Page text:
Once a charter school finds a fitting site it can afford, it has to win governmental approval. In Boston, Baldwin said he almost always finds himself before the Zoning Board of Appeal in addition to the Boston Planning and Development Agency. The combination of the two, he said, means school operators need to plan for a six to nine month period of uncertainty “before you really know whether you can build something there.”
Charter schools also have to finesse municipal and neighborhood politics. Lots of people don’t want a school in their neighborhood because of the added traffic, Umansky said.
Baldwin put the traffic issue bluntly: “If you can’t stand up with a straight face in front of a skeptical crowd and try to tell them that, ‘We really do have a good plan for managing our people coming and going,’ then you should probably look for somewhere else,” since it’s the charter school’s job to propose and implement traffic plans.
Race and socioeconomic status also undergird debates over charter school sites, Umansky added, with discourse often beginning with “our kids” versus “their kids.”
All charter schools need to be prepared to “fight it out,” or work hard to educate communities by empathizing with local stakeholders, he said. When Civic Builders works with a charter school to find it a home, Umansky said he doesn’t try to call out the opposition but build strong enough relationships around the site search with neighbors, local leaders, and government officials to “get to a yes.”
Umansky called the practice “relational” instead of “transactional.” Yet, despite all of that work, charter schools often get told “no,” he said.
After that, charter schools “have to go right back to the drawing board,” Baldwin explained.
“I have clients say, ‘Well, we just spent 150 grand on design, can’t we just pick it up?’ No. No. Every place is different. You lose virtually all of your money to spend and you really do have to start all over again,” he said. The high sunk cost of a failed site search, both in terms of money and time (it takes years to get a new campus up and running from scratch), often pushes schools to keep working on impossible sites, Baldwin added.
Regardless of how heartbreaking a loss might be, charter schools have to move past it to the next opportunity.
In Boston, that’s where Roxbury Prep is right now: moving on. But it’s tough.
Mel Hines has three boys enrolled at Roxbury Prep — two juniors and one senior. She’s been a parent at the school for the past three years. I met her on the sidelines of a Friday night football game. The home team, the Randolph Blue Devils, had stands full of fans. Across the field, a handful of Roxbury Prep families cheered from two sets of bleachers. Even though none of Hines’ boys were on the field, she jumped up to cheer at every pause in our conversation.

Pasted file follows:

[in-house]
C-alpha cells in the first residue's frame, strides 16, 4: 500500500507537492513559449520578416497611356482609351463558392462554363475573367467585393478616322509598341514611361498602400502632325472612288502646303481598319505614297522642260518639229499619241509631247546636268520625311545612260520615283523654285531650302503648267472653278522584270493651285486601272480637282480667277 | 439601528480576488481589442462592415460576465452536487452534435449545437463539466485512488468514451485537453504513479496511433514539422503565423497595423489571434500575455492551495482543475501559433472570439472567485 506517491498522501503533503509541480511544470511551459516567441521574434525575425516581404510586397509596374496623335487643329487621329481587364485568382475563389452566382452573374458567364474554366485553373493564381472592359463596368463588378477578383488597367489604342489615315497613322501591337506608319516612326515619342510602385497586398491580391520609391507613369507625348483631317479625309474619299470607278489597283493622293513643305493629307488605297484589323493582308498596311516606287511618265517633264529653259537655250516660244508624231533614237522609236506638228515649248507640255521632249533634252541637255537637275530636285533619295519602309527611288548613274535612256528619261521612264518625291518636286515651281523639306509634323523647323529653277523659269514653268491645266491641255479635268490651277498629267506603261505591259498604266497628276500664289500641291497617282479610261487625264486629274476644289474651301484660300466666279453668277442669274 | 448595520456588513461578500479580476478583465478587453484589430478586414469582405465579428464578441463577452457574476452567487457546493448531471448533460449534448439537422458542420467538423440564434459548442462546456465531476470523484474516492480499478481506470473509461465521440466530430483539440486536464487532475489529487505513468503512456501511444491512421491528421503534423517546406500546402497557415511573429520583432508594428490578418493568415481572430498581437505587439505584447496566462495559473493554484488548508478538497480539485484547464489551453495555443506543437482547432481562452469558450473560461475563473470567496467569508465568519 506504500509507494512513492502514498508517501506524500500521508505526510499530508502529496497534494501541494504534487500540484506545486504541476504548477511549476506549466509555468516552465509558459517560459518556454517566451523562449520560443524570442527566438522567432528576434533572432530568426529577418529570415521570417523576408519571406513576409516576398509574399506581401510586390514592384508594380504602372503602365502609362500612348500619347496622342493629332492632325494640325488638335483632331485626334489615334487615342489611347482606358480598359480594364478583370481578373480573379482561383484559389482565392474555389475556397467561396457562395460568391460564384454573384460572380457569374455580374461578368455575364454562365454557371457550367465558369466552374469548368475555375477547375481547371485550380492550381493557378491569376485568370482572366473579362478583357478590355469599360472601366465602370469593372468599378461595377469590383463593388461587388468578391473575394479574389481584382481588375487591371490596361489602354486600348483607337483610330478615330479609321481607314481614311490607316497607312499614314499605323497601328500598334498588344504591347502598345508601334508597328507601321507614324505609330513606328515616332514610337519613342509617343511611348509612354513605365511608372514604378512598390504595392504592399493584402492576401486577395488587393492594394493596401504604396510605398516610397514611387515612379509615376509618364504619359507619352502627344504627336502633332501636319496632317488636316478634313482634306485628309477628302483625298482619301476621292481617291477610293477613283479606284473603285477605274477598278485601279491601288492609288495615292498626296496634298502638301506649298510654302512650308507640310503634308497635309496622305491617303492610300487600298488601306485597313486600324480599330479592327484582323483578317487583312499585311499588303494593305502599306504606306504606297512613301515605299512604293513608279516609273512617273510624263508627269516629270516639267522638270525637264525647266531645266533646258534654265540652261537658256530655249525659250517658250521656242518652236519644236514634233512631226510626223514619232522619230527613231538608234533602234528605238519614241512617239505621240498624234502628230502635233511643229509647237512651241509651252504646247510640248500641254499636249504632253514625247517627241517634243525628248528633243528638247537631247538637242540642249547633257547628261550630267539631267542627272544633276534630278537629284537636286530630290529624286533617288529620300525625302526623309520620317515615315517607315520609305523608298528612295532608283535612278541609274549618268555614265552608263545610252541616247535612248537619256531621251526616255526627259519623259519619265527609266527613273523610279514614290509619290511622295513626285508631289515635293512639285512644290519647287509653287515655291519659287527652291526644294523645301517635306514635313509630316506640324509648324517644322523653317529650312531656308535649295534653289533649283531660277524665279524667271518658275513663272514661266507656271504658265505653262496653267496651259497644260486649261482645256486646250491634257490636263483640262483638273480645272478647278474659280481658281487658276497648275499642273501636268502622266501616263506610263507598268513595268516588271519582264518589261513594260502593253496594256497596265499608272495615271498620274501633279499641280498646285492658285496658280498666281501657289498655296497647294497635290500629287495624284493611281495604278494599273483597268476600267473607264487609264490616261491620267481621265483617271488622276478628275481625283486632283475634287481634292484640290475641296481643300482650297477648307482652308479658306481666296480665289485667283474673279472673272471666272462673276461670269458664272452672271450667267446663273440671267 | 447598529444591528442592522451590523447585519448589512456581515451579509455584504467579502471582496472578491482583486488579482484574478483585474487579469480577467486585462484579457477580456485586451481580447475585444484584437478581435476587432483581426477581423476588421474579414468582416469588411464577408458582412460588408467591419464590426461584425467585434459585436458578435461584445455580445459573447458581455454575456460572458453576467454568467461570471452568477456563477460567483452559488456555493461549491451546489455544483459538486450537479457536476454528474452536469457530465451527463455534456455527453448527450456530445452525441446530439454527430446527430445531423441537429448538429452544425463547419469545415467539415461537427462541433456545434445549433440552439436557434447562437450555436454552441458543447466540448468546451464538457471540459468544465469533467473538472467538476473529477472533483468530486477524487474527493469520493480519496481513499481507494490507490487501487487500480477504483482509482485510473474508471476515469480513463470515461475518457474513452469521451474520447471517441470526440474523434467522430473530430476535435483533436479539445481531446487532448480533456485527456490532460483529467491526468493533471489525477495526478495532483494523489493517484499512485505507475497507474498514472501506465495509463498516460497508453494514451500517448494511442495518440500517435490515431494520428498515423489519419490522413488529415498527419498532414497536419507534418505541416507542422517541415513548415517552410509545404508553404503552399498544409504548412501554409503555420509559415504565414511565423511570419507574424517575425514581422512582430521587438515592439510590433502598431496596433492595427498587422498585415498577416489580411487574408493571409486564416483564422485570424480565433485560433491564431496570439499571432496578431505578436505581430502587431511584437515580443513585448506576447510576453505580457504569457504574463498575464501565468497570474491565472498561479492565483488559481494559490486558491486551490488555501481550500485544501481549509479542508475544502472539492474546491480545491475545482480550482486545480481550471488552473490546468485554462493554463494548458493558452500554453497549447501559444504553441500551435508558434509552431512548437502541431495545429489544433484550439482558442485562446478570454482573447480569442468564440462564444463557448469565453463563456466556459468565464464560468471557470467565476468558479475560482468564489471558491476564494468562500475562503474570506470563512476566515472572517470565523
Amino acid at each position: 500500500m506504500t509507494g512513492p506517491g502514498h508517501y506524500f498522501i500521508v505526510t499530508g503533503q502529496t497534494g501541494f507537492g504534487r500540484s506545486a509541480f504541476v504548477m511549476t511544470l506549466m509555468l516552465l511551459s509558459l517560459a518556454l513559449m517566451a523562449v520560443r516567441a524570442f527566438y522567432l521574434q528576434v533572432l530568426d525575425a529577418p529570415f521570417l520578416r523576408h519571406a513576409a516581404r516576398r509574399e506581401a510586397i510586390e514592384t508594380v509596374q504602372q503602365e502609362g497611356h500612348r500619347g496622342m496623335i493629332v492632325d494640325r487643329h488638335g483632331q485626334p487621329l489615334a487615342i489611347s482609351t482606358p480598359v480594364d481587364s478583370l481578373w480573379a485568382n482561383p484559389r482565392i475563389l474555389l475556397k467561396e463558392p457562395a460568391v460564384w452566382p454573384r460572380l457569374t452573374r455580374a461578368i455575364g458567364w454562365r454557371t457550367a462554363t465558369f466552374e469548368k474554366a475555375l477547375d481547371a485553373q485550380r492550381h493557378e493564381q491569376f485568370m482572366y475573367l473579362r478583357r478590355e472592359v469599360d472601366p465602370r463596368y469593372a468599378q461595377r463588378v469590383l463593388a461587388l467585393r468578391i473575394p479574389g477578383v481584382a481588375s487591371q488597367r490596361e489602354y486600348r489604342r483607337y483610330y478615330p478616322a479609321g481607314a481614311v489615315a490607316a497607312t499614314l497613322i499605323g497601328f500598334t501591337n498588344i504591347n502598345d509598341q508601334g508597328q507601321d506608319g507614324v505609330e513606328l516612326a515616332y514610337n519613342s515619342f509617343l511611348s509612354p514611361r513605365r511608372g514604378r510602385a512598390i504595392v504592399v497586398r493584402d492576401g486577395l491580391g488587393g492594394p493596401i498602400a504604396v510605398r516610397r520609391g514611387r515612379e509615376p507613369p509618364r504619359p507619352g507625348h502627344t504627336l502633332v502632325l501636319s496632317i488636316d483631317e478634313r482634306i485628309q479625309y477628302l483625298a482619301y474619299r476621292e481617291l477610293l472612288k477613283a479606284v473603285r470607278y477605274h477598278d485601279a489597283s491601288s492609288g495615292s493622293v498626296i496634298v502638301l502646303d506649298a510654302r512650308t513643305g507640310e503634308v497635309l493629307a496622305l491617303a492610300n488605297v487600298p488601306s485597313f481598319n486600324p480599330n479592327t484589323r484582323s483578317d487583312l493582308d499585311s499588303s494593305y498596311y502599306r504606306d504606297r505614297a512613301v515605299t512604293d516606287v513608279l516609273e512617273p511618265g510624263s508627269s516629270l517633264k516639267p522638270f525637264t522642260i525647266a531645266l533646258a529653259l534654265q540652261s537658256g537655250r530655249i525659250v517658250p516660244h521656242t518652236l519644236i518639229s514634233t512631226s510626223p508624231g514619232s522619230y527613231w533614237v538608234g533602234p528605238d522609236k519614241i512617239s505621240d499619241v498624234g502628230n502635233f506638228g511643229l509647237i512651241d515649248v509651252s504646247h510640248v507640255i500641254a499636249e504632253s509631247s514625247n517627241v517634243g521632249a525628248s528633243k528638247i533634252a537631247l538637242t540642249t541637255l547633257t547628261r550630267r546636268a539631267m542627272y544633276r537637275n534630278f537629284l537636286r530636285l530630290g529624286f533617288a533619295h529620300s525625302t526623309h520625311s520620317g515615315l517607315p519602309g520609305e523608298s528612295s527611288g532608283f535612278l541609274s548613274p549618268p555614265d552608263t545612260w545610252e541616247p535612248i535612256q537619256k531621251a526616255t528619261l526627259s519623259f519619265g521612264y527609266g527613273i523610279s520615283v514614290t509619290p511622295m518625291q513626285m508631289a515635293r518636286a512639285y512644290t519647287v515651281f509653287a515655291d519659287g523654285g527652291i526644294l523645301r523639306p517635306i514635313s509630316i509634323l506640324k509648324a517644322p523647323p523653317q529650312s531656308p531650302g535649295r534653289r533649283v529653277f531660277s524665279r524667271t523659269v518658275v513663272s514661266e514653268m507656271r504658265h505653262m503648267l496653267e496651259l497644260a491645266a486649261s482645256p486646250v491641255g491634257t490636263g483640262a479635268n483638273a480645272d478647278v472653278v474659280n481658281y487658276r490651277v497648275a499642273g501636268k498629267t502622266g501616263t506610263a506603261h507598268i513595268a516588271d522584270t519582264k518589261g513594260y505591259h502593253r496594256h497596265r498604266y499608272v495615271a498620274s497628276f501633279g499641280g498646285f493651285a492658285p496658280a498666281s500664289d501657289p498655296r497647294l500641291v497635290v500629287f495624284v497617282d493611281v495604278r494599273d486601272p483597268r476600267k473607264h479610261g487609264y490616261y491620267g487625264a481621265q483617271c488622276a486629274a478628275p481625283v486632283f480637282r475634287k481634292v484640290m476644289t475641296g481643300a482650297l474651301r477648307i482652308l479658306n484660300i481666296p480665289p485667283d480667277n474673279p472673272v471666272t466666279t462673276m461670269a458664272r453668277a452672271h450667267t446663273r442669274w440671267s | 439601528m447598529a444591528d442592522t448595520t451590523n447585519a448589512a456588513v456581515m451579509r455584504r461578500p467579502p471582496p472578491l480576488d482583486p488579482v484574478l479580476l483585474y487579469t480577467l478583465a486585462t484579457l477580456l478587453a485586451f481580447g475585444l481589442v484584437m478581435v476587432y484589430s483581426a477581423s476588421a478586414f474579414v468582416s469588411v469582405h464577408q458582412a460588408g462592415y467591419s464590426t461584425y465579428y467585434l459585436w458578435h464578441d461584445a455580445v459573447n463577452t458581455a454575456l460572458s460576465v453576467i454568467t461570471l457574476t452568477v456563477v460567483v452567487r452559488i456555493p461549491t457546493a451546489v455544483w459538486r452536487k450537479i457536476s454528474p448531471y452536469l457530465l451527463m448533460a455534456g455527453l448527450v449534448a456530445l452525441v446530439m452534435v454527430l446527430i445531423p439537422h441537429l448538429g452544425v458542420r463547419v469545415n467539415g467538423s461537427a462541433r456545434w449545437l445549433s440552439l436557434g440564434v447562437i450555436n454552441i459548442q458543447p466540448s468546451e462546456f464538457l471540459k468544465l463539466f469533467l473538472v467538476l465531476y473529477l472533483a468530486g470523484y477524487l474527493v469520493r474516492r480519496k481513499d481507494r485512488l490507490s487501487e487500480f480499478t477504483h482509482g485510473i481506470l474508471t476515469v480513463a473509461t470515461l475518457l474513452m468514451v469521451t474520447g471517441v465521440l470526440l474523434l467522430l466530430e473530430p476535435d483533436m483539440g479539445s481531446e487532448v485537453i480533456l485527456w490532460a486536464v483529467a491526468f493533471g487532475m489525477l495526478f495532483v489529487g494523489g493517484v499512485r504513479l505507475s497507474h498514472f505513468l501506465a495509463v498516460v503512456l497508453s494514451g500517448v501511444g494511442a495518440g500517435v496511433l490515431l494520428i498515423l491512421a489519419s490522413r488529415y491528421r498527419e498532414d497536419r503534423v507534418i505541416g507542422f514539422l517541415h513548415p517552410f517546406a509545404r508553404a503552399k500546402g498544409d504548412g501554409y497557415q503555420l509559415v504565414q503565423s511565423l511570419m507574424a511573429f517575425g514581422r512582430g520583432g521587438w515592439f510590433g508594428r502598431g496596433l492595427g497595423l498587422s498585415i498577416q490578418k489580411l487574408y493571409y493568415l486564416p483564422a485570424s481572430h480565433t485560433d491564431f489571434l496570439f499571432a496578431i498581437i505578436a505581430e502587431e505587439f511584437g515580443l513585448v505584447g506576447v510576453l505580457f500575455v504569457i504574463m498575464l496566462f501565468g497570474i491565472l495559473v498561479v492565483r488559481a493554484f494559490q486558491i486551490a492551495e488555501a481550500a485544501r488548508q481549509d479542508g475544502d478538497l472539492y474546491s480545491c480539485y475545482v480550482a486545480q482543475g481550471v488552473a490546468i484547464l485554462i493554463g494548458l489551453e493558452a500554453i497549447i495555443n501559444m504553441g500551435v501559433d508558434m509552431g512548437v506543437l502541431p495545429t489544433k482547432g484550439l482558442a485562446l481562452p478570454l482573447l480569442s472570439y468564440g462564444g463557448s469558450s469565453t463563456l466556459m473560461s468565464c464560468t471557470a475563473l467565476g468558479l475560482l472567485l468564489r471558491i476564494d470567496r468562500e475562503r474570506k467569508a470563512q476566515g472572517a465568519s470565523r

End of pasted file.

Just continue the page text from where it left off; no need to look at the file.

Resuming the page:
“We need a building. All students need to be in one facility leaning on each other and learning together,” Hines said. “It’s unhealthy to have so many buildings to me, being a parent.”
The current high school set-up, with ninth and tenth graders on one site and the juniors and seniors at another, is less than optimal, she said.
“I wish they had more support,” Hines continued. “We go through a lot being a diversely mixed school, whether it’s from the games and being racially profiled or trying to keep the kids safe despite them being on separate campuses. If we had them in one place we wouldn’t have to worry about that. We need that kind of safety and community. We need more people advocating for us.”
Alfonza, a junior at Roxbury Prep and Hines’ son, said the campus divide affects student life, including the football team.
“There are people at both campuses so we aren’t one unit. Football has freshmen through to seniors but they can’t work together except at practice,” Alfonza said. “Some people [at the lower campus] feel that they’re alone. They don’t have people to lead them there.”
Keon, a senior at Roxbury Prep, agreed: “We’re more divided when we don’t have a building together. We’re just young Black kids trying to get out, but we’re getting pushed into Dudley [Street in Lower Roxbury], back into the ghetto. I just want people to know we’re good kids from good families and great homes.”
Yet, even as Hines lamented the school separation and the lack of amenities, she expressed gratitude for, and confidence in, Roxbury Prep. The high school, she reminded me, “has a great success rate.” (Roxbury Prep sent 98 percent of its inaugural high school class off to four-year-colleges or universities with $1.3 million in scholarships. That is light-years ahead of the comparable figure for Boston Public Schools, which says 52 percent of class of 2018 seniors who answered a survey planned to attend four-year colleges.)
“They send so many kids out with four-year college scholarships,” Hines said. “It’s bad not to have a building and not to be together, but if you make it to the end you could have a 4-year scholarship out.”
Hines hasn’t abandoned hope in Roxbury Prep’s site search either, which is actively on-going.
“What can you do if you give up?” she said. “You have to keep faith. Without faith what do you have?”
Cara Chang is a student at Harvard College concentrating in history.